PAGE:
Christian was of course, easy to fall in love with. Easy to relate to. And oh how my heart wept for what happened to him. But his sheer determination to do right by his wife is one that had me stand up and cheer him on. In a journey that was fraught with danger of the kind that actually had my skin crawling. Not because bad guys were out and about with their pistols blazing. But because the danger was too close to home in the case of Christian. And I for one hyperventilated at the thought of him going back into a life of captivity, the fire inside of him extinguished day by day until even the embers of his soul are too tired to put up a fight. There were so many times that I wanted to Google and find out what had happened to him, what had rendered him to become so. A thousand times I waited for a miracle to happen, for him to just get all better. But then Laura Kinsale proved me wrong and delivered something better. And that is the sense of realism that I am talking about when it comes to Flowers from the Storm.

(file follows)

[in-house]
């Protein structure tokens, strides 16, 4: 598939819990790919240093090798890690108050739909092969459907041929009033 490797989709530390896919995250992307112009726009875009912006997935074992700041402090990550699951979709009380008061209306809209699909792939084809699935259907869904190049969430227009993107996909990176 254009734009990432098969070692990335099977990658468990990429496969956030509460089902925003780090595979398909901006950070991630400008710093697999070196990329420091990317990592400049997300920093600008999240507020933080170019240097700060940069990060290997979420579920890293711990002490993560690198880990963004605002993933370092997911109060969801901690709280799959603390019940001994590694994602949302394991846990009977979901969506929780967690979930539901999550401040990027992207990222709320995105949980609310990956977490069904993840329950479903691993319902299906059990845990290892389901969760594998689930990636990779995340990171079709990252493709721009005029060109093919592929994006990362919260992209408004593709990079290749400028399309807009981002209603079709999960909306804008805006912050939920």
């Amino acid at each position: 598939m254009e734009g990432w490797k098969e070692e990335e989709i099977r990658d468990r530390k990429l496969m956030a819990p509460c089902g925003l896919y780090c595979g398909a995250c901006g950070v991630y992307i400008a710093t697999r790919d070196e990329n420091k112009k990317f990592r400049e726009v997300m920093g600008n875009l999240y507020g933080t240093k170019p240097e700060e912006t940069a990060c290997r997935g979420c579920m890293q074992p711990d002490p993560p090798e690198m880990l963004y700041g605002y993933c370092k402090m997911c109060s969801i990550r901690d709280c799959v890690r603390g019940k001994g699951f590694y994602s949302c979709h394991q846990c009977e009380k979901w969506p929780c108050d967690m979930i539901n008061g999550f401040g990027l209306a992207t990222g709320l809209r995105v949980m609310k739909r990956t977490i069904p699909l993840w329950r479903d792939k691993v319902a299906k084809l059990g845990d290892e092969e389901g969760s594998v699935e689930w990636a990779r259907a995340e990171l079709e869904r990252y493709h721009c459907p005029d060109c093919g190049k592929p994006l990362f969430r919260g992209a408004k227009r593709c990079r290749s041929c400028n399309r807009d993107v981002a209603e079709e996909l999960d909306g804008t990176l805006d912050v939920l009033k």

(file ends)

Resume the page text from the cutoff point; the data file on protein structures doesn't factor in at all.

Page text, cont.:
Flowers from the Storm is for readers who want to go beyond your usual variety of romances where the rake reforms overnight and the heroine just goes along with it like it was meant to be. There is so much more happening in the story, all of it intricately woven to give readers something that they would carry with them for the rest of their lives. Kudos Laura Kinsale. For you certainly deserve it after delivering a read this explosive to the mind, heart and soul.
Final Verdict: Flowers from the Storm is a novel that changes you. Dare you to find out for yourself!
His mouth hovered near hers. Even if she had tried to step back, she couldn’t have, without kittens toppling in all directions. She felt herself entrapped by it, frozen into place by him.
He brushed his mouth against hers, so lightly and briefly that it was a mere breath, a warmth, a touch and then gone before her lips parted to object. He was smiling at them, at her, holding kittens at her ears, caressing the protesting animals along her cheeks. She sucked in a quick breath as pins burrowed into her forehead and the kitten on top tried to scamper down her nose.
The whistle slipped from his fingers. She felt it bounce against her breasts as his mouth came to hers. He touched her as the silver had touched her, just a light graze, but warm.